Flamenco, sorrows and feelings
(Dedicated to my wife, María Teresa, who two months ago left us and went to the Kingdom of Heaven)
I’ve written many times and said in many conferences that Flamenco is the art form that better expresses feelings, and thus, since there is nothing more human than feelings, it was going to be easy having it declared as World Heritage Treasure (“Patrimonio Inmaterial de la Humanidad”) by UNESCO, giving credence to what many artists said, when this honor took effect in 2010: that it was humanity, the whole world, which was flamenco’s treasure, not the other way around. It goes both ways.
Now that I’m going through a difficult and painful time, devastated by the most intimate emotions and feelings, as I was writing this article, a lecture I gave a long time ago in a medical conference came to my mind. It was titled: Pain and sorrow in flamenco (“El dolor a través del flamenco”), and in it I quoted cantes and lyrics which had that very straightforward, popular, no-nonsense way that flamenco has to describe things in a few verses, giving voice and music to the most intimate and transcendent feelings and emotions, and to all kinds of life experiences, from the deepest sorrow to the greatest joy and everything in between. In this case, I only focused on pain, in its full range, both emotional and physical, the type which naturally has more to do with medicine. From that lecture, due to my present circumstances, after overcoming the first days of incredulity and confusion, due to this unexpected loss, I’m borrowing ideas to focus solely on that pain called “the loss of a loved one”. In this way, as I wrote, I started remembering flamenco cantes and lyrics, and one of the first ones which came to my mind was the malagueña with which Pepe Nieto el de Orellana (born in Badajoz, like me), won the First Prize por malagueñas in the 1981 Festival Concurso del Cante de las Minas, when he was almost 80 years old, perhaps because we planned to have it performed by El Perrate on occasion of the 25th anniversary of Pepe’s death, together with granaínas adapted for Miguel de la Tena an a milonga, written by Pepe, adapted to be performed by El Madalena: – Solo por el mundo ando/ se murió y desde aquel día/ solo por el mundo ando/ Se me acabó la alegría/ y a Dios le pido llorando/ que arremate con mi vía. (I wander alone in the world/ She died, and from that day/ I wander alone in the world/ I feel joy no more/ and to God I ask, crying/ to take my life away).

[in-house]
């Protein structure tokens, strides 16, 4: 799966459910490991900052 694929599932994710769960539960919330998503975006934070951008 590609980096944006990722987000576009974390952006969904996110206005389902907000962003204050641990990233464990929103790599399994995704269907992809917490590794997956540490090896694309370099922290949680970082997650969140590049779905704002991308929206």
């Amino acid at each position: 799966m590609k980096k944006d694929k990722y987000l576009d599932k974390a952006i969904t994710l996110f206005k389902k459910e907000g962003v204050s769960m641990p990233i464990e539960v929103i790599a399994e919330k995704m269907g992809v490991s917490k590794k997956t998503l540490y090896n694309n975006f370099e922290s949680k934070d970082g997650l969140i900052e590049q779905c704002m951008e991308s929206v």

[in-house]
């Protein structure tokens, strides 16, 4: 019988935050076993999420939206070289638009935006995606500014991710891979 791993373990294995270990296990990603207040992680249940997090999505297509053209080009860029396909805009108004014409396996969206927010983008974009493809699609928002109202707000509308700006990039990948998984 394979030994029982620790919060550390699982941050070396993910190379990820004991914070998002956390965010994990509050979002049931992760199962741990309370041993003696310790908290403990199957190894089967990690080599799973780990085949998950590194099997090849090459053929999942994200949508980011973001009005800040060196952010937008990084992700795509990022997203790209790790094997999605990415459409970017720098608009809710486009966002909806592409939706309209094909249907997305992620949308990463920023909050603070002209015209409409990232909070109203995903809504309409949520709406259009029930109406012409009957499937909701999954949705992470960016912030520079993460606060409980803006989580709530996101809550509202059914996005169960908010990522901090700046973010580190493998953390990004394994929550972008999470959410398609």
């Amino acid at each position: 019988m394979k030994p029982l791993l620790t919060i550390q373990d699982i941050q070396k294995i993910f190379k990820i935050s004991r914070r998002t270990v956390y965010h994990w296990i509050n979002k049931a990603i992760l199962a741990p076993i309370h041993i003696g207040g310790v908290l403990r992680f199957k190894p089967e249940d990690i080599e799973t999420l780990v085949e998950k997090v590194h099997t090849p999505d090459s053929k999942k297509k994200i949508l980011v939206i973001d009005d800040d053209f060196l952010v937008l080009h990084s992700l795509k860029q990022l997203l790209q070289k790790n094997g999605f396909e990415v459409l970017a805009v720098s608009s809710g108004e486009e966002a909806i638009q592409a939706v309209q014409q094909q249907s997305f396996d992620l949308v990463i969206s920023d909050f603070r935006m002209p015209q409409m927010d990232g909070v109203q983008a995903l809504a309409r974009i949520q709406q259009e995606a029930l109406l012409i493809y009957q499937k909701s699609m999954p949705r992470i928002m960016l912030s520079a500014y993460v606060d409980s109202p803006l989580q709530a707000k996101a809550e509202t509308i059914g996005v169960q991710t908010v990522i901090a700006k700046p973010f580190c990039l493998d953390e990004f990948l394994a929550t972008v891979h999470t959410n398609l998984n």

The fact is that this society we’ve created is not ready for death and all its implications, even as, long ago, Pastora Pavón made her thoughts very clear por peteneras: – To en este mundo es mentira, no hay más verdad que la muerte y no hay quién me contradiga (Everything in this world is a lie, Death is the only truth, and no one can deny it). However, flamenco has many other lyrics, suited to the most appropriate cantes, which describe the sorrow felt due to the loss of a loved one: the death of a mother (a very popular topic), of a father, of children, partner, siblings, relatives or friends. Up to now, I had mostly paid attention to the lyrics which dealt with the death of a mother, because it’s so common in flamenco, and also because I had experienced such loss myself. As I wrote this, lyrics which I had read a long time ago came to my mind: Doblen la campanas/ doblen con dolor/ Que se ha muerto la mare de mi alma/ de mi corazón (The bell tolls/ Tolls with sorrow/ Because my mother has died/ [she was] my soul, my heart). There are also these lyrics I wrote when I was younger, to be sung by my dear friend who was in mourning, Curro Malena, which not only refers to the loss of the loved one, but to their suffering as well: Mi mare moría/ no podía hacer ná/ Suspirito que daba en la cama/ eran puñalás (My mother was dying/ There was nothing I could do/ Each of her whispers in bed/ felt like a stab-wound). Having heard about much sorrow from others, I assumed that the hardest loss would be that of our children, due to the unnatural, unexpected reversal of young people dying before their older parents, as reflected by the brilliant Caracol singing por saetas, with Jesus telling his mother: Porque tu pena es la más grande, la más grande y la mayor (Because your sorrow is the biggest, the biggest and the greatest). Yet, a few days ago, attending a conference about “Mourning” which took place at the Badajoz Medical Association, I was surprised to hear all speakers state that the biggest sorrow was the one caused by the loss of a partner.